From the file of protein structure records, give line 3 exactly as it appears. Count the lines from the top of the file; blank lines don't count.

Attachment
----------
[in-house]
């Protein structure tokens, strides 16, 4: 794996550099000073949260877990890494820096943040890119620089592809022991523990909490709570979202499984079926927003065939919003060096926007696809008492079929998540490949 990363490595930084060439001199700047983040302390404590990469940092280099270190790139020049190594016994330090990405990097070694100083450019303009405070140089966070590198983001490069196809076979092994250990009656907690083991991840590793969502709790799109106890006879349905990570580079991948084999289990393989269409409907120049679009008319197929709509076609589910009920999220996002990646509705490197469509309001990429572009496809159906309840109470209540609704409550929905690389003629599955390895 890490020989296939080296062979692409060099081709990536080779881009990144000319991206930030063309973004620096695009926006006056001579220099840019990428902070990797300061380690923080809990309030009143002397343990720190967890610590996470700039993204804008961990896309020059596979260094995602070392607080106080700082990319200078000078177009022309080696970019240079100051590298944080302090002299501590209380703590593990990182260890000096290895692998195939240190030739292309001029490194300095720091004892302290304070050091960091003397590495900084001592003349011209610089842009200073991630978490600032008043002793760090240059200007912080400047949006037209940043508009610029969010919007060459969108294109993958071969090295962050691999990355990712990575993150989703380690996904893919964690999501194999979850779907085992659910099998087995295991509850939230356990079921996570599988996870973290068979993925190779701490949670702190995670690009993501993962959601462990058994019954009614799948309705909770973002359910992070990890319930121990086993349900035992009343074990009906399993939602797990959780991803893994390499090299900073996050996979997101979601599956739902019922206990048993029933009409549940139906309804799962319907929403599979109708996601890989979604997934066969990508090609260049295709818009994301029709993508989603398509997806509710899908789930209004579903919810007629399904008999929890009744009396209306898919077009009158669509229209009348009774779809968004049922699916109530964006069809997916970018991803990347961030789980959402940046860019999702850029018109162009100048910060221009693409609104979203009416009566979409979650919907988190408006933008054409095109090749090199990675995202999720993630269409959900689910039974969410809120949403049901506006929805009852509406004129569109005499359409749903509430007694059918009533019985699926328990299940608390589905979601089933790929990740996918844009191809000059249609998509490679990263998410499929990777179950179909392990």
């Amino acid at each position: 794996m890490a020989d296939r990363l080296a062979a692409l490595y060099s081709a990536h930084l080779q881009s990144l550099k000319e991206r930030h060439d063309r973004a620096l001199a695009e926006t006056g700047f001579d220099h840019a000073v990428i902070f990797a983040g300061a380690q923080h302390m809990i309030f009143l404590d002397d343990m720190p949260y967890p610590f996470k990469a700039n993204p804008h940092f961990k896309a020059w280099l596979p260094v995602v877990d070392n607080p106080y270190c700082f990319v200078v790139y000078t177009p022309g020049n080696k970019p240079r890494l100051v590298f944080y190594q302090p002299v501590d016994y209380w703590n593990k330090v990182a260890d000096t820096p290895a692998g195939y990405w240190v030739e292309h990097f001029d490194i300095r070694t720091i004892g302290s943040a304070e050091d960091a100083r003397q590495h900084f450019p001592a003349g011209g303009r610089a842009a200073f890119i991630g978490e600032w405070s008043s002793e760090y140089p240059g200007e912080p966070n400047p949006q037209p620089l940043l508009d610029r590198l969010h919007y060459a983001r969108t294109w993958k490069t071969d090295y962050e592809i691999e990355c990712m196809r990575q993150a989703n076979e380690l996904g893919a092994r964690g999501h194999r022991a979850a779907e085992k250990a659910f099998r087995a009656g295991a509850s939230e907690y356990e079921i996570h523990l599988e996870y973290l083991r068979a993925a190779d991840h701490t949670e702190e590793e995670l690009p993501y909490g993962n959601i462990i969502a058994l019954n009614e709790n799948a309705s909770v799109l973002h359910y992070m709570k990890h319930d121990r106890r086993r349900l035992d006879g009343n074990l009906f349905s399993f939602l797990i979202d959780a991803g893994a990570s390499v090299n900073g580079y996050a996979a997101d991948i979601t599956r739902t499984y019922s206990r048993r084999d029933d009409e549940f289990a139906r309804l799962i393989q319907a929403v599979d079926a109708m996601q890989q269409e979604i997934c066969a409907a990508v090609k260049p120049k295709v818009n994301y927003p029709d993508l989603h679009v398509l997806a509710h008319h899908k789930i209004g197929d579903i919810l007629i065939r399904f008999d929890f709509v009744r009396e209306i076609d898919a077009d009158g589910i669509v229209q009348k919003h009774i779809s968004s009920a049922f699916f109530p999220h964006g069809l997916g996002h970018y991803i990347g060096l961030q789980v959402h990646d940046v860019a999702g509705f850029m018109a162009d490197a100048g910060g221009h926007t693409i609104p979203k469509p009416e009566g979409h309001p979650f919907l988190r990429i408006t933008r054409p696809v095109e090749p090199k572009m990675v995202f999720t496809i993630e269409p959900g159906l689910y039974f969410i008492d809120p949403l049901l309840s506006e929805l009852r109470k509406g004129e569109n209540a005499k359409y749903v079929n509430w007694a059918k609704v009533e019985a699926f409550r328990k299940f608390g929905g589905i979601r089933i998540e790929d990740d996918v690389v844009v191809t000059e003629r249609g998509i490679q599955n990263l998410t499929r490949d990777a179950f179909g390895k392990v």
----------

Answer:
């Amino acid at each position: 794996m890490a020989d296939r990363l080296a062979a692409l490595y060099s081709a990536h930084l080779q881009s990144l550099k000319e991206r930030h060439d063309r973004a620096l001199a695009e926006t006056g700047f001579d220099h840019a000073v990428i902070f990797a983040g300061a380690q923080h302390m809990i309030f009143l404590d002397d343990m720190p949260y967890p610590f996470k990469a700039n993204p804008h940092f961990k896309a020059w280099l596979p260094v995602v877990d070392n607080p106080y270190c700082f990319v200078v790139y000078t177009p022309g020049n080696k970019p240079r890494l100051v590298f944080y190594q302090p002299v501590d016994y209380w703590n593990k330090v990182a260890d000096t820096p290895a692998g195939y990405w240190v030739e292309h990097f001029d490194i300095r070694t720091i004892g302290s943040a304070e050091d960091a100083r003397q590495h900084f450019p001592a003349g011209g303009r610089a842009a200073f890119i991630g978490e600032w405070s008043s002793e760090y140089p240059g200007e912080p966070n400047p949006q037209p620089l940043l508009d610029r590198l969010h919007y060459a983001r969108t294109w993958k490069t071969d090295y962050e592809i691999e990355c990712m196809r990575q993150a989703n076979e380690l996904g893919a092994r964690g999501h194999r022991a979850a779907e085992k250990a659910f099998r087995a009656g295991a509850s939230e907690y356990e079921i996570h523990l599988e996870y973290l083991r068979a993925a190779d991840h701490t949670e702190e590793e995670l690009p993501y909490g993962n959601i462990i969502a058994l019954n009614e709790n799948a309705s909770v799109l973002h359910y992070m709570k990890h319930d121990r106890r086993r349900l035992d006879g009343n074990l009906f349905s399993f939602l797990i979202d959780a991803g893994a990570s390499v090299n900073g580079y996050a996979a997101d991948i979601t599956r739902t499984y019922s206990r048993r084999d029933d009409e549940f289990a139906r309804l799962i393989q319907a929403v599979d079926a109708m996601q890989q269409e979604i997934c066969a409907a990508v090609k260049p120049k295709v818009n994301y927003p029709d993508l989603h679009v398509l997806a509710h008319h899908k789930i209004g197929d579903i919810l007629i065939r399904f008999d929890f709509v009744r009396e209306i076609d898919a077009d009158g589910i669509v229209q009348k919003h009774i779809s968004s009920a049922f699916f109530p999220h964006g069809l997916g996002h970018y991803i990347g060096l961030q789980v959402h990646d940046v860019a999702g509705f850029m018109a162009d490197a100048g910060g221009h926007t693409i609104p979203k469509p009416e009566g979409h309001p979650f919907l988190r990429i408006t933008r054409p696809v095109e090749p090199k572009m990675v995202f999720t496809i993630e269409p959900g159906l689910y039974f969410i008492d809120p949403l049901l309840s506006e929805l009852r109470k509406g004129e569109n209540a005499k359409y749903v079929n509430w007694a059918k609704v009533e019985a699926f409550r328990k299940f608390g929905g589905i979601r089933i998540e790929d990740d996918v690389v844009v191809t000059e003629r249609g998509i490679q599955n990263l998410t499929r490949d990777a179950f179909g390895k392990v």